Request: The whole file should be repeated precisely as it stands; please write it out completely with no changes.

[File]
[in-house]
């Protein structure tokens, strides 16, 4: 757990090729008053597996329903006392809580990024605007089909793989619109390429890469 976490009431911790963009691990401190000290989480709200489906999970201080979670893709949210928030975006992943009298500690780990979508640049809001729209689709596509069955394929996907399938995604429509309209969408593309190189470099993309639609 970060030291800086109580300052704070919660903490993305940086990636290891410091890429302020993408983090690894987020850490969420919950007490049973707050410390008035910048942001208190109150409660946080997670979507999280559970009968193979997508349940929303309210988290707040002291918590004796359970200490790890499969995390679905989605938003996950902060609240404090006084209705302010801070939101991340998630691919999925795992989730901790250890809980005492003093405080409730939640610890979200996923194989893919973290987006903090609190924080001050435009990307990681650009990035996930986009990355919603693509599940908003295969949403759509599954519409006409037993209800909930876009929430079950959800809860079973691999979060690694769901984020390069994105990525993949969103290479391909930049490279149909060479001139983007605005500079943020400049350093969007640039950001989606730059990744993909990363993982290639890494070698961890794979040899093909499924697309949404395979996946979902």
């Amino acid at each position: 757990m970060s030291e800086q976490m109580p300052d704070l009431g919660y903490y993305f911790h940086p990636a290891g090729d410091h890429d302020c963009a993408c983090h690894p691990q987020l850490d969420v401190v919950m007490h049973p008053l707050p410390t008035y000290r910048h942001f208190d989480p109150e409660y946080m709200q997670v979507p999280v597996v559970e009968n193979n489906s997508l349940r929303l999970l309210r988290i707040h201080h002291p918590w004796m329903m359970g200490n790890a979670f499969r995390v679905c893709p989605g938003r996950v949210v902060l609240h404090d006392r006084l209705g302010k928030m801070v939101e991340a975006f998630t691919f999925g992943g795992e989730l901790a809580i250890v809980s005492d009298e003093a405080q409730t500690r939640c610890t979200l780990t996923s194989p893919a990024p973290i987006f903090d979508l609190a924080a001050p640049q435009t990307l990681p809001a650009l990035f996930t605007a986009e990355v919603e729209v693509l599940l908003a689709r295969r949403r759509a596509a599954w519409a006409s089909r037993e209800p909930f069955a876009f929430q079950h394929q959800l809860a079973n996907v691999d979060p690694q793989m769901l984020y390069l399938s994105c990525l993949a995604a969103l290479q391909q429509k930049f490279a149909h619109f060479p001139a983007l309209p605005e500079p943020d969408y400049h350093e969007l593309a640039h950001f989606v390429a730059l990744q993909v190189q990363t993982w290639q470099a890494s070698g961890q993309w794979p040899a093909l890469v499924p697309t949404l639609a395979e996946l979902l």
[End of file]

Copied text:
[in-house]
């Protein structure tokens, strides 16, 4: 757990090729008053597996329903006392809580990024605007089909793989619109390429890469 976490009431911790963009691990401190000290989480709200489906999970201080979670893709949210928030975006992943009298500690780990979508640049809001729209689709596509069955394929996907399938995604429509309209969408593309190189470099993309639609 970060030291800086109580300052704070919660903490993305940086990636290891410091890429302020993408983090690894987020850490969420919950007490049973707050410390008035910048942001208190109150409660946080997670979507999280559970009968193979997508349940929303309210988290707040002291918590004796359970200490790890499969995390679905989605938003996950902060609240404090006084209705302010801070939101991340998630691919999925795992989730901790250890809980005492003093405080409730939640610890979200996923194989893919973290987006903090609190924080001050435009990307990681650009990035996930986009990355919603693509599940908003295969949403759509599954519409006409037993209800909930876009929430079950959800809860079973691999979060690694769901984020390069994105990525993949969103290479391909930049490279149909060479001139983007605005500079943020400049350093969007640039950001989606730059990744993909990363993982290639890494070698961890794979040899093909499924697309949404395979996946979902």
């Amino acid at each position: 757990m970060s030291e800086q976490m109580p300052d704070l009431g919660y903490y993305f911790h940086p990636a290891g090729d410091h890429d302020c963009a993408c983090h690894p691990q987020l850490d969420v401190v919950m007490h049973p008053l707050p410390t008035y000290r910048h942001f208190d989480p109150e409660y946080m709200q997670v979507p999280v597996v559970e009968n193979n489906s997508l349940r929303l999970l309210r988290i707040h201080h002291p918590w004796m329903m359970g200490n790890a979670f499969r995390v679905c893709p989605g938003r996950v949210v902060l609240h404090d006392r006084l209705g302010k928030m801070v939101e991340a975006f998630t691919f999925g992943g795992e989730l901790a809580i250890v809980s005492d009298e003093a405080q409730t500690r939640c610890t979200l780990t996923s194989p893919a990024p973290i987006f903090d979508l609190a924080a001050p640049q435009t990307l990681p809001a650009l990035f996930t605007a986009e990355v919603e729209v693509l599940l908003a689709r295969r949403r759509a596509a599954w519409a006409s089909r037993e209800p909930f069955a876009f929430q079950h394929q959800l809860a079973n996907v691999d979060p690694q793989m769901l984020y390069l399938s994105c990525l993949a995604a969103l290479q391909q429509k930049f490279a149909h619109f060479p001139a983007l309209p605005e500079p943020d969408y400049h350093e969007l593309a640039h950001f989606v390429a730059l990744q993909v190189q990363t993982w290639q470099a890494s070698g961890q993309w794979p040899a093909l890469v499924p697309t949404l639609a395979e996946l979902l």